Suede to get us over Hump Day. In session for Bernard Lenoir, or better known as The Black Sessions for Radio France International on January 28, 1993.
1993 was a watershed year for the band. Voted Best Band In Britain in 1992, this session comes the following year, and a little over a month before the release of their much-anticipated, and milestone debut album, Suede in March of 1993, and days away from the release of their most successful single, Animal Nitrate. They were enjoying considerable attention, being called the “most written about band in Britain”, not the least because of singer Brett Anderson‘s charged sexuality and androgynous looks. It was the stuff of gossip columns and compounded an already wide-ranging popularity.
This session captures them at a high point. With two highly successful singles and a growing following and positive press, they were considered one of the premier bands of the Brit-Pop genre and helped foster it into international acclaim, eventually ranking them alongside Oasis, Blur and Pulp as the leading proponents of the genre.
But like most bands, it wasn’t able to sustain all the excitement. And by the following year, friction would develop and founding member and guitarist Bernard Butler quit the band amid creative differences. There was a pretty steady change of band members as well as a shift in musical direction. And even though they were still cranking out hits all the way until their fifth album, A New Morning, which proved to be a critical and commercial disaster, they had enjoyed a long run. But it was that last album that proved the clincher and Suede called it a day in 2003. But the end didn’t stay for long, and Suede reformed in 2010 for a series of reunion gigs. The reunion stuck, and it resulted in the release of two more albums, including Night Thoughts, their seventh release in 2016 to even more critical and commercial acclaim since their initial success in 1992.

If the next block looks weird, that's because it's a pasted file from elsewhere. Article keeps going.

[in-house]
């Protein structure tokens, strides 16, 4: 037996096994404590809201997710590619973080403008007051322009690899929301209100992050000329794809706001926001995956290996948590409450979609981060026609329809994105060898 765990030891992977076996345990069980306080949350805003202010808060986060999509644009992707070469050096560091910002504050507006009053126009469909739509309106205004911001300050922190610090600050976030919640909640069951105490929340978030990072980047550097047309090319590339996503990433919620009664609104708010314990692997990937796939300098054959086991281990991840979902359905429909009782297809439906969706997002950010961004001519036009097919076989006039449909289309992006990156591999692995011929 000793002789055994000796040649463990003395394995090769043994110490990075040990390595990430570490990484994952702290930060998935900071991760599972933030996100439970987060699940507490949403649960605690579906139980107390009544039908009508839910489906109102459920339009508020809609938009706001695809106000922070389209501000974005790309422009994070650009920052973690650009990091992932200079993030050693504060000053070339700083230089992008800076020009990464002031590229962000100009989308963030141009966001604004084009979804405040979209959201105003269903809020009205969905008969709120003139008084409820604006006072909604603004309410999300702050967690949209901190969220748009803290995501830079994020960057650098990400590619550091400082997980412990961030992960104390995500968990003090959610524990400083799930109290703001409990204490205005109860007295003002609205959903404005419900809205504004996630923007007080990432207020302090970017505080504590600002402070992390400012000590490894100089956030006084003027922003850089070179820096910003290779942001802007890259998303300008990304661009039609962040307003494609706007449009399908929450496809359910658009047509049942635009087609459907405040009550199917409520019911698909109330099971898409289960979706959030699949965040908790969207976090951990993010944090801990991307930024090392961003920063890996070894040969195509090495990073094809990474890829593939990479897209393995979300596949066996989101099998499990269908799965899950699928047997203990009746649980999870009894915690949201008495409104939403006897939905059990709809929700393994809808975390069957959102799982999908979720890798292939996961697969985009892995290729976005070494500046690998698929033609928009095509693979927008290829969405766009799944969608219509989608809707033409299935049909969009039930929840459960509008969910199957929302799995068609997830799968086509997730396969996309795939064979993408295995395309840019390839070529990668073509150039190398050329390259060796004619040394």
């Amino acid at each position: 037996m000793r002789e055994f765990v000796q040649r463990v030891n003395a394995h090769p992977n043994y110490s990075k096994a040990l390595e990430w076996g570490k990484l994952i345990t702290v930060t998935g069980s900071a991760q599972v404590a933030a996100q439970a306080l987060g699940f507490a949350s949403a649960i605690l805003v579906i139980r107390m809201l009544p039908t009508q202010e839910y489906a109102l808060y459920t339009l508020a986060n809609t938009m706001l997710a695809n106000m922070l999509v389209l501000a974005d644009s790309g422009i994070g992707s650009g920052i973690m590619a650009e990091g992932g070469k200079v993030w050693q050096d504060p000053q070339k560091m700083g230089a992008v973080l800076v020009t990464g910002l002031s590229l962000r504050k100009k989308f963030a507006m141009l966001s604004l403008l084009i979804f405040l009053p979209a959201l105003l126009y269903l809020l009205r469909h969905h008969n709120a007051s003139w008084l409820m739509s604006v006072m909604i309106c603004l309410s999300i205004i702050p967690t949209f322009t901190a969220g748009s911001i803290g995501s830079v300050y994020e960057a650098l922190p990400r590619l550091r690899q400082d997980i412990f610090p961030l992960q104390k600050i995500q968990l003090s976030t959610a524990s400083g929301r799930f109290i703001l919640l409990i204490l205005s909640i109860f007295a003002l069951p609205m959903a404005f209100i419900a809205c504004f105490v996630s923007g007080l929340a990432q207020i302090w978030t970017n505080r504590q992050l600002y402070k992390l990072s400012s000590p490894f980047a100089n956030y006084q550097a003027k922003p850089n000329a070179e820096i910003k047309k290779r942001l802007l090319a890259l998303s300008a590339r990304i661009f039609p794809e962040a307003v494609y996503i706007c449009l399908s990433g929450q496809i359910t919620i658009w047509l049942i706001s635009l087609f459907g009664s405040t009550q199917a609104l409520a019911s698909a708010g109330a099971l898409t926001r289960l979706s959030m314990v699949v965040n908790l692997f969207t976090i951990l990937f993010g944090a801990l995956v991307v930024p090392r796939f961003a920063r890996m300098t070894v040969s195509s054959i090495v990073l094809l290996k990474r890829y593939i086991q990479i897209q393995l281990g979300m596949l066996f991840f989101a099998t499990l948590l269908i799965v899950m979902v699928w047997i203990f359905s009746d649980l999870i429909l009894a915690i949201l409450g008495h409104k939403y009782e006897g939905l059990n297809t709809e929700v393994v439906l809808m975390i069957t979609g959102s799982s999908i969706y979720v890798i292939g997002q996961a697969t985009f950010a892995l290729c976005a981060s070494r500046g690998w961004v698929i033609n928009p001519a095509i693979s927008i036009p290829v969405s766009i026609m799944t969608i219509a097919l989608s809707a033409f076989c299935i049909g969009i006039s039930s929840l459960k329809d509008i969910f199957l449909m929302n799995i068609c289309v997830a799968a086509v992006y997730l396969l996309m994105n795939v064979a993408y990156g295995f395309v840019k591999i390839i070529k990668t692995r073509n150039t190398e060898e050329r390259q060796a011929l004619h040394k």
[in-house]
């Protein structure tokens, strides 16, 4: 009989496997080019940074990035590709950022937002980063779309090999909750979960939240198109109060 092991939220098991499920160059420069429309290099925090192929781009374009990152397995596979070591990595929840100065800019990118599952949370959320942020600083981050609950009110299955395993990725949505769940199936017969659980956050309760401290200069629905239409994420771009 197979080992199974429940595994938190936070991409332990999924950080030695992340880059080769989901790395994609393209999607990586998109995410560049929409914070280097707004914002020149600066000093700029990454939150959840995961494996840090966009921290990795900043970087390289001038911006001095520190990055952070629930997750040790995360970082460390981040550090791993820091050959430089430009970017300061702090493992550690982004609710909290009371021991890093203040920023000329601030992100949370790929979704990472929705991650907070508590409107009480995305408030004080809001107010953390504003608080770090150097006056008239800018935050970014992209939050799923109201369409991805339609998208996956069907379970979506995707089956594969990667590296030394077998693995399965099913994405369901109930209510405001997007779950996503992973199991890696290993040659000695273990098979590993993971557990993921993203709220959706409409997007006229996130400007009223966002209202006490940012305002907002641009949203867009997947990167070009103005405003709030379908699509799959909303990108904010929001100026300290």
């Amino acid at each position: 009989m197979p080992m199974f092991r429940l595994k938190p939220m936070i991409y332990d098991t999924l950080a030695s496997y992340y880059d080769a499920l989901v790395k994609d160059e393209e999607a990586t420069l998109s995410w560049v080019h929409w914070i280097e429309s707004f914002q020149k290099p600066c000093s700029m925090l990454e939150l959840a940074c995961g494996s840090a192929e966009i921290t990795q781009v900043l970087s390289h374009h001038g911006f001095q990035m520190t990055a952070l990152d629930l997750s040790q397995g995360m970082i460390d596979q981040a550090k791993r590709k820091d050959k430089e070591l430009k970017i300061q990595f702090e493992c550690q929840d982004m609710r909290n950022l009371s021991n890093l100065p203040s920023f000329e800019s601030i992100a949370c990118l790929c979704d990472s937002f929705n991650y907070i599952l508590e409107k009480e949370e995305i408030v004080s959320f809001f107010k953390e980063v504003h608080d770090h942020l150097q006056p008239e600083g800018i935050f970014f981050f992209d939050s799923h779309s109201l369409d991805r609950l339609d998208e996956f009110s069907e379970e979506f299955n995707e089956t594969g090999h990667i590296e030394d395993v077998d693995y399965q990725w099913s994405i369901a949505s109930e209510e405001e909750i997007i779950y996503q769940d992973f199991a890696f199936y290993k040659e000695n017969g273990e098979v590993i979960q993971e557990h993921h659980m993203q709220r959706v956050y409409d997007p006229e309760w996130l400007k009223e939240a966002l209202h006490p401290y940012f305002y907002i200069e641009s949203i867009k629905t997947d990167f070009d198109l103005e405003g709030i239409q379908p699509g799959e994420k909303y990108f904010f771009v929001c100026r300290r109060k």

Goes to show you; all they needed was a vacation to recharge their batteries.
If you’ve come to know Suede by this latest incarnation, have a listen to this earlier version of the band – when things were coming together and Britpop was considered new.